Guess what? I’ve been busy. That’s why there has been no movements in this virtual space for a while. Spring is the time to start new gardens, and for a person or organization promoting urban food production and gardening it is crazy busy. But now there are several new guerilla gardens and many new urban gardeners in Helsinki, gardening in places you never thought a carrot could grow in. But that’s not my doing, but an effort of many people.
And, there is a website on urban farming! Kaupunkiviljely.fi it is called. I’ve been one of the people making it. Unfortunately so far all the texts are in Finnish, but maybe later there will be something in English too. But there are many pictures of all our projects, gardening tips for urban spaces and a blog, which you should order if you are interested in urban gardening, in Finnish.
And me? I’m a wreck. Now, I’ve been cleaning my house for two days, and slept for fourteen hours, and finally I’m starting to come to my senses again. It’s not easy to be making a movement, at least for me. Urban gardening is a lovely activism: there are no contradictions, no conficts, and even the authorities are mostly in fave of a group of people turning every unused plot into a garden. We are like pandas, cute and no threat to anybody. And a garden is easily removed when no longer liked. It is very rewarding to be part of a movement that is really for everyone: the grandmothers can join, as well as activists, and everyone will love you for what you do.
I’ve always been a girl for direct action: no demonstrations or signing petitions for me, but actual deeds that turn the world into a better place. But of course, there is not that much that you can do with a shovel when it is about turning a whole city into more garden – then the work is done by email, phone and facebook instead of a garden – hoe. And that is for a person like me very difficult, and takes up a lot of resources. And I do have to battle a lot of inner demons that tell me constantly that I have no right to do the things I’m doing, and especially not be successful with my actions. Previously, I was never aware of such monsters existing in my mind! So, power is a new trip for me, and not an easy one. I feel like a dentist: having to yield nasty tools in order to accomplish something for a greater purpose.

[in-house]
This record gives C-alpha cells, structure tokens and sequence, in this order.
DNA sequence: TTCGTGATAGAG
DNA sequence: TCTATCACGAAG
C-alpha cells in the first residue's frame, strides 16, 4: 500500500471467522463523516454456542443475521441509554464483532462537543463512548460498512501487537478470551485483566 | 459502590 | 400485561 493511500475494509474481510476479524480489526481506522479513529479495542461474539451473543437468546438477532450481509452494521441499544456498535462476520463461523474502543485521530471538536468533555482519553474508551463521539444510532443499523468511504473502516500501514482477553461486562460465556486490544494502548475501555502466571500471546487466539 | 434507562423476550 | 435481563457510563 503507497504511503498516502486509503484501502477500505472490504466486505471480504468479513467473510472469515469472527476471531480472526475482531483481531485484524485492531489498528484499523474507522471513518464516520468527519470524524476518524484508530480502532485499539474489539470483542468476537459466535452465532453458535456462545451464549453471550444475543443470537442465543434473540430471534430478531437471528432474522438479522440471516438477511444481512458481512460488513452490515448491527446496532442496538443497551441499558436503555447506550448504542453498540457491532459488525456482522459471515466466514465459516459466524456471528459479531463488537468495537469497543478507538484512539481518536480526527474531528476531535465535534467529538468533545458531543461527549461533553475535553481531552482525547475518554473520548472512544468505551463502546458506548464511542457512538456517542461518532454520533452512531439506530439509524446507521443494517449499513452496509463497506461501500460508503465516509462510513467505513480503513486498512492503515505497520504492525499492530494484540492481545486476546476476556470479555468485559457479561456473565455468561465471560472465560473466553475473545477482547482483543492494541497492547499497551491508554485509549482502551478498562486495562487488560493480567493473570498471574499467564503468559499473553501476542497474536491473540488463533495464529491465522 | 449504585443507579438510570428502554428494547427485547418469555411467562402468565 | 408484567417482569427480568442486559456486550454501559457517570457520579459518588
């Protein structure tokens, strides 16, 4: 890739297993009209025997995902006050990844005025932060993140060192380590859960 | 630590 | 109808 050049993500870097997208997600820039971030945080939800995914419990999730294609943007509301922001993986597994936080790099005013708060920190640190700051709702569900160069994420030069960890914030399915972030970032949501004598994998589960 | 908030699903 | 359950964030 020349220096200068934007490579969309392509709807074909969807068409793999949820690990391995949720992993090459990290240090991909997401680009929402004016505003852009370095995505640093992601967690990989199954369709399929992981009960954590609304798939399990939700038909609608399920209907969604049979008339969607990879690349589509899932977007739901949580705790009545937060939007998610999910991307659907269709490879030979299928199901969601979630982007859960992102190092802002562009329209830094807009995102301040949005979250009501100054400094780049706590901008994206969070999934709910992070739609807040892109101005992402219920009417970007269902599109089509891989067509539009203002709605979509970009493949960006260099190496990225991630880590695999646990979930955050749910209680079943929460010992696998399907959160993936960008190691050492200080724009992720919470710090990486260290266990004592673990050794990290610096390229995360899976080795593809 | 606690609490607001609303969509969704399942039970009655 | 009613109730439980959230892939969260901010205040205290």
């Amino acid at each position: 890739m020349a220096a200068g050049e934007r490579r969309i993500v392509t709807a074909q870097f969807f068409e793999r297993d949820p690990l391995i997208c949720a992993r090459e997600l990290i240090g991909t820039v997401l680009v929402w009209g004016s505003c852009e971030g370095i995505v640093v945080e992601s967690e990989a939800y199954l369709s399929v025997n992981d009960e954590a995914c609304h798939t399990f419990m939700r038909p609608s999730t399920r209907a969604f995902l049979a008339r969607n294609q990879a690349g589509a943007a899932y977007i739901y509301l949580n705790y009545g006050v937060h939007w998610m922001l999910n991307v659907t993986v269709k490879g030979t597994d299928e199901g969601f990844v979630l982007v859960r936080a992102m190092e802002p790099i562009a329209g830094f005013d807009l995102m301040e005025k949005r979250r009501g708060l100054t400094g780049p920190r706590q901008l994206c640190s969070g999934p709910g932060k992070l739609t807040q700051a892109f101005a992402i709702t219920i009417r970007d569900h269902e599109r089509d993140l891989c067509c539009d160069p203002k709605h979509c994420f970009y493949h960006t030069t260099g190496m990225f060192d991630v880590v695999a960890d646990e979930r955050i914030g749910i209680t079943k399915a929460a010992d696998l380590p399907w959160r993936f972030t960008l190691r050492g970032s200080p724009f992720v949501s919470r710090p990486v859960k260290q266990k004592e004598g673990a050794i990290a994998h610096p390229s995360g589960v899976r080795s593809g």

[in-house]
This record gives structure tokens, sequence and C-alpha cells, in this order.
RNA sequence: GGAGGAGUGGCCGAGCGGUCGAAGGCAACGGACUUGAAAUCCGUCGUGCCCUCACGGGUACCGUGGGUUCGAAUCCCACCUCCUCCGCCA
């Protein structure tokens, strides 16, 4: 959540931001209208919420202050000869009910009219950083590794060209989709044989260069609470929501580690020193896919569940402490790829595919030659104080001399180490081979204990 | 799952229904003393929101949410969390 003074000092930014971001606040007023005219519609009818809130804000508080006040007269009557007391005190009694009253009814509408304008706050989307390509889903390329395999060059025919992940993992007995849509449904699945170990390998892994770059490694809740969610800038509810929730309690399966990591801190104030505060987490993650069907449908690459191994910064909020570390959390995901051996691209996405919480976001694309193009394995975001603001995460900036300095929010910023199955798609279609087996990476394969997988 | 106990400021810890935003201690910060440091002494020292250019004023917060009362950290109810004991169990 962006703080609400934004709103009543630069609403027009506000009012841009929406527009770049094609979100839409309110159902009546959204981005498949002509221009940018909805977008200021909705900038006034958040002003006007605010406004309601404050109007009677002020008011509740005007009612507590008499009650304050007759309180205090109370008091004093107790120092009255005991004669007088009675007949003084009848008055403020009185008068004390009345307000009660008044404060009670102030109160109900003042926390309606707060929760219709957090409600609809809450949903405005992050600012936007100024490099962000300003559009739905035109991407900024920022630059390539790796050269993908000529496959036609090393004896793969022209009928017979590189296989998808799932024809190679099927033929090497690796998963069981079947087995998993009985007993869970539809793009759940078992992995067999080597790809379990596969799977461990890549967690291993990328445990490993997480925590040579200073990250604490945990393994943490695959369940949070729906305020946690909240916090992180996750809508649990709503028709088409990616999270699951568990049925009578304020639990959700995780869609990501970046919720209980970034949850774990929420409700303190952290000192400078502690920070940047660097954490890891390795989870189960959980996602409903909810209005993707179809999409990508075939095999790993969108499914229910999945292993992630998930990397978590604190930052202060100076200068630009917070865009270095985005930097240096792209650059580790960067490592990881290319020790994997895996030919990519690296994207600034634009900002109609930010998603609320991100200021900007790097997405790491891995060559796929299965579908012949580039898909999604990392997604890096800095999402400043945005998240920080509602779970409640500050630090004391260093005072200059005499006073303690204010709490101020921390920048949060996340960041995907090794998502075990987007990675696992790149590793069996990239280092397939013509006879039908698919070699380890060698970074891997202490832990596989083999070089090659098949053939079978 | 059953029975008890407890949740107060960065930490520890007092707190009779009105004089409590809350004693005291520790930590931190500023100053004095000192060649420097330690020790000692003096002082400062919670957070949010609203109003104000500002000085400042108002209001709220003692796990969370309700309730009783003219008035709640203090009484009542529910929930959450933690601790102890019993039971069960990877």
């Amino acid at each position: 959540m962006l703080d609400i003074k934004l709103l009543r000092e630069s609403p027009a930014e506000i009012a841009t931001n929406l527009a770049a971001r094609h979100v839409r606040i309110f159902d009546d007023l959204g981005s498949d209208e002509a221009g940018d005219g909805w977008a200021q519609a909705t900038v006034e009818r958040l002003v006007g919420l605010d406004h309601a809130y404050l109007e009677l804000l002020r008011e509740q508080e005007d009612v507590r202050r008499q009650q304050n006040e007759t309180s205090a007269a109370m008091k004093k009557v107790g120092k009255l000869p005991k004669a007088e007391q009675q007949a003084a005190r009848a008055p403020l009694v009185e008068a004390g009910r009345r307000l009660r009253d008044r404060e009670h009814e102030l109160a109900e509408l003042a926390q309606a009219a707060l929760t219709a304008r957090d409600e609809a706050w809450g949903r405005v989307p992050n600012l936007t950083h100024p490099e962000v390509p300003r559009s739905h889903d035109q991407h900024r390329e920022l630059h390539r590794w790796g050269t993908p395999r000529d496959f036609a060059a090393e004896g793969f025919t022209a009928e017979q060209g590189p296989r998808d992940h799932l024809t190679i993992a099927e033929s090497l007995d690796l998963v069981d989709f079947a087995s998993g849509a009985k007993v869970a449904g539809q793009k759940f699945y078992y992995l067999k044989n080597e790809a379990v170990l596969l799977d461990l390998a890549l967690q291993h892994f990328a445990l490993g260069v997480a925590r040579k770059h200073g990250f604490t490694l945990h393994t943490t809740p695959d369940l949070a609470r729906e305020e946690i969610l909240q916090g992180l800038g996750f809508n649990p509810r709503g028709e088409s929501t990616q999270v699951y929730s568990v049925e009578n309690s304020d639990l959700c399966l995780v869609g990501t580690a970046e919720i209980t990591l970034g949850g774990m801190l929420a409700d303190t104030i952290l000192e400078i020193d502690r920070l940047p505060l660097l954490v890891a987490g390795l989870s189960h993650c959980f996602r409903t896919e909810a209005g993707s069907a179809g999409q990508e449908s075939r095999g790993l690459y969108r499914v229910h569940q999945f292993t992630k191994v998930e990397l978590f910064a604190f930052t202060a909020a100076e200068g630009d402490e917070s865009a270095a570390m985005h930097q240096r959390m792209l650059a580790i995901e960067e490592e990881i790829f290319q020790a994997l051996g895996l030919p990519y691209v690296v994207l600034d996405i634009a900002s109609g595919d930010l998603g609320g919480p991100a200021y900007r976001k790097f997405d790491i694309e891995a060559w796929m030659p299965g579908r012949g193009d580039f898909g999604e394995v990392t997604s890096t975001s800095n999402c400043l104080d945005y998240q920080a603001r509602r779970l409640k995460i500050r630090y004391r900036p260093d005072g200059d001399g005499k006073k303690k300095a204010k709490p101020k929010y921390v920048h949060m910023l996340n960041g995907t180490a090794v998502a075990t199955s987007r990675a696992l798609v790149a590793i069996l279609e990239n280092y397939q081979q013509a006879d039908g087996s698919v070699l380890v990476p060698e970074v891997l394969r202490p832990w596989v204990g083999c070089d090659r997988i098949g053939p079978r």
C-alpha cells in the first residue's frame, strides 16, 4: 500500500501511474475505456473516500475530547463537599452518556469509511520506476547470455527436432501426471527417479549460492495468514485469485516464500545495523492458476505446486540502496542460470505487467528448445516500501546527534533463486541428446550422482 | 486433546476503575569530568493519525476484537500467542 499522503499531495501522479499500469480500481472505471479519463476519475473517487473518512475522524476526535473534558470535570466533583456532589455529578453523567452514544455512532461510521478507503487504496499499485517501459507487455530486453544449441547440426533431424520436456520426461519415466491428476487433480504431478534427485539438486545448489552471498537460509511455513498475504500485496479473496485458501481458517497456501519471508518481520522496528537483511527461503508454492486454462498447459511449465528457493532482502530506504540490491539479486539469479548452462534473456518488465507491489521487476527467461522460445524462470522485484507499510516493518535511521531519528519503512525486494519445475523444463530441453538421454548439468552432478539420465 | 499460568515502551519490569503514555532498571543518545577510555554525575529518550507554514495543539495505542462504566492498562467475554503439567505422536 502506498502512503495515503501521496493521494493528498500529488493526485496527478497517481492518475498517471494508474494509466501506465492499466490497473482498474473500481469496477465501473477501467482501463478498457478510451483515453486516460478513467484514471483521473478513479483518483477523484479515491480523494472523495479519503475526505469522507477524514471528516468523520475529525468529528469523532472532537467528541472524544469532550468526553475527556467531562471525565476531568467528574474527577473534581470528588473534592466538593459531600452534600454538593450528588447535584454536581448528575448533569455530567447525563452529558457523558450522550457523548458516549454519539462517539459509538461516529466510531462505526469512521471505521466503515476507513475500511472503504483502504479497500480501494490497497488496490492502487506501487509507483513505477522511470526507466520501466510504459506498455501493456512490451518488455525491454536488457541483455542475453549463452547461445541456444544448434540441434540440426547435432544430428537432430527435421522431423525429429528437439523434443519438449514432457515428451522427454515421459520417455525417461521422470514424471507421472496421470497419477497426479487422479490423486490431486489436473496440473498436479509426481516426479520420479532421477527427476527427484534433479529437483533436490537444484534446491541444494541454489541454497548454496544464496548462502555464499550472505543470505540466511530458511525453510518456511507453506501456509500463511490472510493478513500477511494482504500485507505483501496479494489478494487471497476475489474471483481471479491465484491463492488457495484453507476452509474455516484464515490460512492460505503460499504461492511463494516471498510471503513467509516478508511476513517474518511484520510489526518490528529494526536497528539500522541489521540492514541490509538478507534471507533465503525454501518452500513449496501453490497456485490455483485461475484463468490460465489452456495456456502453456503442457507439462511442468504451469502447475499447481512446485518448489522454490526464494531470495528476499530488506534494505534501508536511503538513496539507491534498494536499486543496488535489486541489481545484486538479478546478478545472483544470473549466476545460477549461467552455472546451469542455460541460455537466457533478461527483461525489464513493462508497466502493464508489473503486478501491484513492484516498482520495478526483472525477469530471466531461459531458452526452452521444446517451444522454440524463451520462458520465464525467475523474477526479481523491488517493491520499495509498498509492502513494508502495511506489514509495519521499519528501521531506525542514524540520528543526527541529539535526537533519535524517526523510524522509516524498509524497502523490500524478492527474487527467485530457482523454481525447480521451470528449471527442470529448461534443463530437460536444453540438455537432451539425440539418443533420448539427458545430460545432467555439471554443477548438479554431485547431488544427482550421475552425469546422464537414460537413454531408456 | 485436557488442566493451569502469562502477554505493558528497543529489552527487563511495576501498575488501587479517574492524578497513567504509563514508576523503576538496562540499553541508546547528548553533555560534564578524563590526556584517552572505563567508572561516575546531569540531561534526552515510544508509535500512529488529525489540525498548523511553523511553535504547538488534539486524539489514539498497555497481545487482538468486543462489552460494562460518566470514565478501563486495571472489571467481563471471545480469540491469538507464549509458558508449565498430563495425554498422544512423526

Burnout or not, who cares? Now I can have a peaceful moment, sit by the open window, smell woodsmoke and grass clippings, and hear the birds chirping in hedge. Besides, I dare say: Helsinki is changed city because of us, the Dodo Urban Farmers!
Rhubarb and Spruce Tip Drink
There will be some recipes at the kaupunkiviljely.fi – website, with the emphasis on seasonal food. This is the first, for spring or early summer. At least in Southern Finland the spruce tips are already past their prime, and have turned to actual needles, but this recipe could be made with rhubarb only as well. Sweet cicely or garden myrrh is an almost forgotten, but really nice, aniseed – tasting perennial herb that thrives in many gardens. I’m a bit embarrassed to post a recipe which is definetely no more seasonal, but I hope my readers will forgive! There is a good reason for it!
2 l spruce tips
2 l rhubarb stalks
some leaves of sweet cicely
0,5 kg sugar
25 g citric acid (works as preservative)
4 l water
Chop the rhubarb and rinse the spruce tips, and boil them with the water and the sweet cicely leaves for 2 – 3 minutes. Add the citric acid, and let the drink cool down overnight. Following day, add the sugar and citric acid, and bring to boil again. When the drink has cooled, you can pour it into bottles that should be kept refrigerated. The drink keeps two weeks.
Spruce tips should be harvested in Finland during May or early June, when they are still light green and tender. Never heard of spruce tips? They are the year – growths of spruce trees that appear in the spring. Later in the summer they turn into regular needles. Traditionally the spruce tips have thought to have medicinal properties, and used in cough – potions. Their taste is fresh and tangy, and in my opinion resembles somehow eucalyptus.